The new US President has had quite an impact on the business environment in the few short weeks he’s been in power. The new phenomena just shows the potential power of twitter. It appears his every tweet generates a reaction, but I think reactions will dim. Like the boy who shouted “Wolf”; the world may pay less and less attention to the alternative-fact ramblings coming from Trumps twitter feed.
One of the key themes in potential US policy is the future of trade. Trump is adamant he wants to see the current balance of trade changed. He sees the imbalance- US importing more than it exports as a weakness and wants to find some quick-fire solution to fulfil his election commitments of creating jobs.
The current plan is an import tax and an export subsidy.
Here are the countries with which the US has the largest trade imbalances in goods (services not included).
There are other quirks due to the opaque nature of some of the trade dealings, including trans-shipments, trade invoicing, tax issues, etc. For example, the US has a trade surplus of $24 billion with the Netherlands, not because the end-users of US products are in the Netherlands but because Rotterdam is a huge port for the US-EU shipping route, including commodities. Ireland, with which the US has a trade deficit of $36 billion, and where many US companies shelter much of their profits from US taxes, is also a quirk in the trade data.
Drilling down into exports and imports separately, you can see the imbalances more clearly: There are two categories of countries with which the US has a large trade deficit: Those that import from the US relatively little compared to their exports to the US, primarily China, Japan, and Germany; and those with which the US has a booming bilateral trade, primarily Canada and Mexico.
This chart shows US imports (red) and exports (black), in order of the trade deficit (imports minus exports). Note that China exports to the US 3.1 times as much as it imports from the US; Germany 2.3 times; and Japan 2.1 times. By contrast, Mexico exports to the US only 1.3 times as much as it imports from the US. And trade with Canada is practically in balance.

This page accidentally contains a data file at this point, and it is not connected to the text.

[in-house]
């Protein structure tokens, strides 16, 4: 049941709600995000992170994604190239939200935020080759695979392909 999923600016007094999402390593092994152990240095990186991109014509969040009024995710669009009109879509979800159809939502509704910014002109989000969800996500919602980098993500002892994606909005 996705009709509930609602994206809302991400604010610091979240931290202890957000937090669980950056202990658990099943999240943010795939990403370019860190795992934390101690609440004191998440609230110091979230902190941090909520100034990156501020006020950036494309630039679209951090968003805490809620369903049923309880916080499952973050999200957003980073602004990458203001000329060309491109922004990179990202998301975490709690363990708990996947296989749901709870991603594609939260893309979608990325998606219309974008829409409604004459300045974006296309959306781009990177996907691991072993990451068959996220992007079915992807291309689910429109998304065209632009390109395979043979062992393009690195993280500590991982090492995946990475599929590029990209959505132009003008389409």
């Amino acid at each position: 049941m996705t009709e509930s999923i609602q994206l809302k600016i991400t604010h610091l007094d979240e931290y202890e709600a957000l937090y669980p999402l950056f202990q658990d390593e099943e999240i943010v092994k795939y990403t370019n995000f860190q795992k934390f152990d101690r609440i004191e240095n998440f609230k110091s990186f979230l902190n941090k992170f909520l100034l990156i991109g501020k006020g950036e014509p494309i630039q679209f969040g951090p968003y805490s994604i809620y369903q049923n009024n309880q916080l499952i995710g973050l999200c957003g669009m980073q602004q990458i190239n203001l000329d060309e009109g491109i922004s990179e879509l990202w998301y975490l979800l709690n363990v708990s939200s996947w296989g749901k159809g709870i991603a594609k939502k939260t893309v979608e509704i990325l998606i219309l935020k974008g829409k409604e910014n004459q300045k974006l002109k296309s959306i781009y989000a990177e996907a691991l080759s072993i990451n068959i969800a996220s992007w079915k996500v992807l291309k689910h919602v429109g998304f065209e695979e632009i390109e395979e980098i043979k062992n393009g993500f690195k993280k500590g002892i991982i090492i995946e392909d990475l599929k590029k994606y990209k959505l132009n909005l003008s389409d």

So Canada clearly isn’t a problem in the new trade world. And given how much Mexico imports from the US, hounding Mexico may also be detrimental- wall or no wall, put an import tax on Mexico and a lot of US exports will be affected.
That leaves China, Japan, and Germany. Both China and Japan have administrative rules and laws that to a greater or lesser extent protect their economy from competition, and in this case US competition.
It may be part of the plan for the US to encourage greater trade reciprocity: what Chinese or Japanese companies are able to do in the US, US companies need to be able to do in China and Japan. This is currently not the case; and I would hazard a guess will be pretty much unlikely.
In China, this would include being able to access the consumer base on equal footing with Chinese companies, being able to open businesses without required joint-ventures and technology transfers, being able to acquire full control of Chinese companies, and the like. All of which will be very unlikely to occur.
But it maybe that the new US administration may halt the many incentives built into the US system that has made it so profitable for US businesses to send production overseas.
It is to be noted that many off shore US companies will be looking potential relocation- Chinese labour is increasing in cost and US manufactures are less and less welcome in the Chinese market.
China is no longer the cheap labour market it once was. But it is efficient- with salary increases being balanced by productivity increases.
It maybe that as US companies retool for new products and cheaper production, robot factories are built in the US- enabling companies to claim they are repatriating production, without having to hire too many workers. So the plan to bring back jobs may fall foul of innovation.
It will be very interesting to observe how this all pans out and it increases the risk and complexity of any business in Asia trying to identify what the US will do. This is a big trade agenda for the US and it’s not going to be welcome in those countries that have come to rely on their trade surpluses with the US as an unfailing prop under their own economies.